Professorships at teaching-focused universities, on the other hand, are typically much less tightly linked to the ability to get federal funding. While you may face other obstacles there, your primary job would in any case be teaching rather than research, and small amounts of funding from non-federal sources may be much more plausible as an approach.

  • 1
    Actually, there are many tenure track positions, depending on field, in which there is no expectation whatever of external funding. True, these are teaching colleges and universities where some research is required, but much of that doesn't require funding. Such schools don't tend to have doctoral programs and so the need to fund students isn't essential as it is some other places. Also in some fields, research requires a library and the internet, but not a laboratory.
    – Buffy
    Aug 20, 2018 at 11:28
  • 1
    @Buffy I believe that's entirely consistent with my statement about teaching-focused institutions.
    – jakebeal
    Aug 20, 2018 at 15:35

As the OP is interested in applying for professorship, I would assume (s)he has many papers with many citations.

If so, perhaps it is better to get rid of this DACA status first. As I understand, all one needs to do is to leave the US, then re-enter legally with a different status.

This sounds crazy for normal people, but it is not difficult for postdoc positions (which of course, much less competitive than professorship). So, instead of apply professorship directly, how about doing a postdoc 3 - 6 month in EU first?

You can also self-petition your green card while on J-1 visa, either EB1 or EB2-NIW. According to this data, 60 citations is the median to obtain EB2-NIW.

I had my green card after 2 years living in the US. I applied for EB1, my citations were around 150 at that time.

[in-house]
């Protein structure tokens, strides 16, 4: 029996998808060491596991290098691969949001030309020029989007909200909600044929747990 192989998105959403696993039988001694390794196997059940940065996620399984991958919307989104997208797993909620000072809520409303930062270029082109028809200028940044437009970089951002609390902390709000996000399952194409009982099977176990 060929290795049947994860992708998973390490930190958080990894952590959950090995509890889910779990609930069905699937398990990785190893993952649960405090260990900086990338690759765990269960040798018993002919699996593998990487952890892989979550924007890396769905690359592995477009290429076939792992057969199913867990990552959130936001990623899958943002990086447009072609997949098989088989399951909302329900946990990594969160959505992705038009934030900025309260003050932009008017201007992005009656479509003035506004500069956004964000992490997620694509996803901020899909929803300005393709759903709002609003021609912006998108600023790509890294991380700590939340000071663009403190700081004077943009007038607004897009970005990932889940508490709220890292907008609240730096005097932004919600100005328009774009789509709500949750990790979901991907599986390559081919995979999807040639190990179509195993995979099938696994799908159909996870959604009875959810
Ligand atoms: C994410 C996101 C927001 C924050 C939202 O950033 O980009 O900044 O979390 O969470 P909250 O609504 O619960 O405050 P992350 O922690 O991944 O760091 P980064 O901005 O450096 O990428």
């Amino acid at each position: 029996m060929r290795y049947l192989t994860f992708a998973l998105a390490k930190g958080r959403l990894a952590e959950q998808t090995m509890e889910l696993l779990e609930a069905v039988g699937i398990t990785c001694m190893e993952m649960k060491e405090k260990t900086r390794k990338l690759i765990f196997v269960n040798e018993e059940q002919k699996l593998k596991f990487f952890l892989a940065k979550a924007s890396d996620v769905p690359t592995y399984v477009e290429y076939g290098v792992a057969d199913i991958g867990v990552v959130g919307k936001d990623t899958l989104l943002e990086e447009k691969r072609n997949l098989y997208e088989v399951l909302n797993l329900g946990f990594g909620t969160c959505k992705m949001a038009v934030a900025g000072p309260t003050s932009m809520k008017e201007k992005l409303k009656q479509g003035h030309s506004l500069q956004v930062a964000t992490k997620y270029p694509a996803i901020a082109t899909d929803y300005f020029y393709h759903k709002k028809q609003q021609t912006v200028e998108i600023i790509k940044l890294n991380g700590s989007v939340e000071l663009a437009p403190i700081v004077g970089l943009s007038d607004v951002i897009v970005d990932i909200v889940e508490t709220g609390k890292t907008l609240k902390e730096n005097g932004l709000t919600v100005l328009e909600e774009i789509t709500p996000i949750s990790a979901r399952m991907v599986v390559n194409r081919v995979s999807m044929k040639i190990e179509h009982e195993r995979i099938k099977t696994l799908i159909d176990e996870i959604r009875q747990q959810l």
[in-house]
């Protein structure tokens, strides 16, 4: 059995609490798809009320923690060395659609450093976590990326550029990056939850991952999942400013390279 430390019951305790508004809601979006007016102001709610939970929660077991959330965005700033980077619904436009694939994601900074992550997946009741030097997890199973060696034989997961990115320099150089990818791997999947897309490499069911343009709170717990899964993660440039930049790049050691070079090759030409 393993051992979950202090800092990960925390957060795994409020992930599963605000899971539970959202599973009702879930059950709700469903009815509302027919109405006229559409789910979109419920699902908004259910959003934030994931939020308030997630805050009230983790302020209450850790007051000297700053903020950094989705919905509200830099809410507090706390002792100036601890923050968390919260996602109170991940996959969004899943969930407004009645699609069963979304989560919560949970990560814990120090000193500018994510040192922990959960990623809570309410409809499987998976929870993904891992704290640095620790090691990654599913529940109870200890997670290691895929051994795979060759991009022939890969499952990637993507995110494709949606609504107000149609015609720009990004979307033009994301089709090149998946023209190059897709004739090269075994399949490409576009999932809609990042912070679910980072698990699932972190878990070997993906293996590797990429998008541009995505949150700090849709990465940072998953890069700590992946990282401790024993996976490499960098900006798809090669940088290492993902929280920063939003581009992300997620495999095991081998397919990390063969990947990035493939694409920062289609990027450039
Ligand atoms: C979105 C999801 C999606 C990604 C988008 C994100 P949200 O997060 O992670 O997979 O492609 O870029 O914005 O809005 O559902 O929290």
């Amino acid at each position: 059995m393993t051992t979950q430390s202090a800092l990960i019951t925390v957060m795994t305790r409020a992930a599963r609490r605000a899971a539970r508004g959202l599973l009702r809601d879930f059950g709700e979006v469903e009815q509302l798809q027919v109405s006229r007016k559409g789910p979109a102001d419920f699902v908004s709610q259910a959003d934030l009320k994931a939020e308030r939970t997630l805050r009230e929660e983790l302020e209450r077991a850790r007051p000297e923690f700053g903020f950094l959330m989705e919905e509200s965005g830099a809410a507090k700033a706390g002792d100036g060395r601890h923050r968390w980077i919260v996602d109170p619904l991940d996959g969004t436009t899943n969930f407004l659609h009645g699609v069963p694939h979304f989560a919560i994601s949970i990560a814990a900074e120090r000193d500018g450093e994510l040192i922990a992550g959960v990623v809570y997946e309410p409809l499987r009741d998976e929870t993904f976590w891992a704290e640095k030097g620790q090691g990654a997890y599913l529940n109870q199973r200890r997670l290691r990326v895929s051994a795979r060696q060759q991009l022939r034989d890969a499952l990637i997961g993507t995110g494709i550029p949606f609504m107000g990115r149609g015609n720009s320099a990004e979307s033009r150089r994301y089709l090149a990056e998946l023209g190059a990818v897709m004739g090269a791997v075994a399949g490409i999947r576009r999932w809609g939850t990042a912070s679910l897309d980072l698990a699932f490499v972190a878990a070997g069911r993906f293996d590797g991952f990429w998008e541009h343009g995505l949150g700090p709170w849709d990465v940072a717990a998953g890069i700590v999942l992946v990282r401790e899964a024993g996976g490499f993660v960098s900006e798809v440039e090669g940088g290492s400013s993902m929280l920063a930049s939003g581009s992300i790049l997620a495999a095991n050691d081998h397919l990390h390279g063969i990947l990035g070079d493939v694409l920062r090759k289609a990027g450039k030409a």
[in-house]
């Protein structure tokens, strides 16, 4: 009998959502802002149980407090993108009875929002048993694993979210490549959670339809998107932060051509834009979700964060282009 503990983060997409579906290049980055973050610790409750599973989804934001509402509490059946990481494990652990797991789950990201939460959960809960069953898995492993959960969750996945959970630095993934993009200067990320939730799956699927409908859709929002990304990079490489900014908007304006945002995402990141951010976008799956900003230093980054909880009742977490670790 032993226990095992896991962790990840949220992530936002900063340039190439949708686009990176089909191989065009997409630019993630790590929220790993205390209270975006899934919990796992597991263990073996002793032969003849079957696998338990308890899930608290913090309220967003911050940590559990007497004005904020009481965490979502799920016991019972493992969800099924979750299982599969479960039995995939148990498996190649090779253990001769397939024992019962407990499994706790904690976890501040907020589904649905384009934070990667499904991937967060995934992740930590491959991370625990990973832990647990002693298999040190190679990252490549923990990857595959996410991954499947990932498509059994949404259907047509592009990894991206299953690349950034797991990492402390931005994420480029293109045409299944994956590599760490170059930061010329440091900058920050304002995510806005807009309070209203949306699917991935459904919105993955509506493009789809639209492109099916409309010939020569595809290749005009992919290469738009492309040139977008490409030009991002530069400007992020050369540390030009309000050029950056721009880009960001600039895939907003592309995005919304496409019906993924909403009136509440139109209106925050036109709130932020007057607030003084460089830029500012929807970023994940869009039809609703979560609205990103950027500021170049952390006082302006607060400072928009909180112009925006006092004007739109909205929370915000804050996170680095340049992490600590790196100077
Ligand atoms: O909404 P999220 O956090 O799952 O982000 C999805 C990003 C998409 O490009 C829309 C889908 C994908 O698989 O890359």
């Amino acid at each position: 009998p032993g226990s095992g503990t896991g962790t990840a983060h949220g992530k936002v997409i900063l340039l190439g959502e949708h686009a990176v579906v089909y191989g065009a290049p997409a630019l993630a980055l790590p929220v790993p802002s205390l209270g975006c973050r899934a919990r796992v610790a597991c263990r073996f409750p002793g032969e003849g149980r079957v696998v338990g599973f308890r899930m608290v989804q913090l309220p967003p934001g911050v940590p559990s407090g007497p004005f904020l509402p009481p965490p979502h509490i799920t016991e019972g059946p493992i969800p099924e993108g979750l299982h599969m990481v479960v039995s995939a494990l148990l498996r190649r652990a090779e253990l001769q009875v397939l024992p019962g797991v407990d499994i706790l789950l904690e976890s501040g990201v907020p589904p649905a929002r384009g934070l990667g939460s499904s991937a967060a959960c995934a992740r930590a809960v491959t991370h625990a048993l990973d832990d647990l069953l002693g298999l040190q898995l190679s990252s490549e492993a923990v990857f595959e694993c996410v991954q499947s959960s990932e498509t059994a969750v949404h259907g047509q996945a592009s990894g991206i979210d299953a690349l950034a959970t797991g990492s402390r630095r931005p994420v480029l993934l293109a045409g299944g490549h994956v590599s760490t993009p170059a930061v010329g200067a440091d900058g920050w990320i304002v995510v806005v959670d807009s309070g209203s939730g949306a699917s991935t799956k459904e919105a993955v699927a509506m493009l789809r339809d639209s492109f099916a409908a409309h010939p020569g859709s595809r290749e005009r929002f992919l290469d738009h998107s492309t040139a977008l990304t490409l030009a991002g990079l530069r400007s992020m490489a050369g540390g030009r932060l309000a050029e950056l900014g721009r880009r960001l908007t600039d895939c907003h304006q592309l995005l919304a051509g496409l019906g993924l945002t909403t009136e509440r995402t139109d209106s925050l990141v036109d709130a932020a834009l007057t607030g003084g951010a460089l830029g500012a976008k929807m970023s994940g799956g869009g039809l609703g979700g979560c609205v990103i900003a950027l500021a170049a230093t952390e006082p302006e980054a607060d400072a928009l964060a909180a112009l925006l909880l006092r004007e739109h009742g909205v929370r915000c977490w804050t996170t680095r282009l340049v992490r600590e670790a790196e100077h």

Note that, since J-1 is not dual intention, it is better to change to O-1 before applying for green card to avoid the risk if the application fails.

  • I think that advising a person to leave and re-enter is a rather risky gamble in the current US political environment, and would not advise it unless the person would be comfortable staying in the other country in case something goes wrong with their attempt to re-enter.
    – jakebeal
    Aug 27, 2018 at 15:51
  • @jakebeal: Suppose there are two person A and B, who are offered postdoc with J-1 visas: A had been in the US under DACA, and B has never been to the US. Is it more difficult for A to get the Visa than B? If it is not, it is better to get rid of DACA status, and have a chance to become permanent resident and citizen. As DACA is a curse that will haunt someone for the rest of his/her life, not only funding.
    – sean
    Aug 27, 2018 at 16:29
  • The choice is not "Get rid of DACA status" vs "Do not get rid of DACA status" the choice is "Attempt to pursue career with DACA status" vs. "Attempt to remove DACA status, with the possibility of being barred from the country long-term." There are, unfortunately, no good choices for people in this position at present.
    – jakebeal
    Aug 27, 2018 at 16:51

You must log in to answer this question.

Not the answer you're looking for? Browse other questions tagged .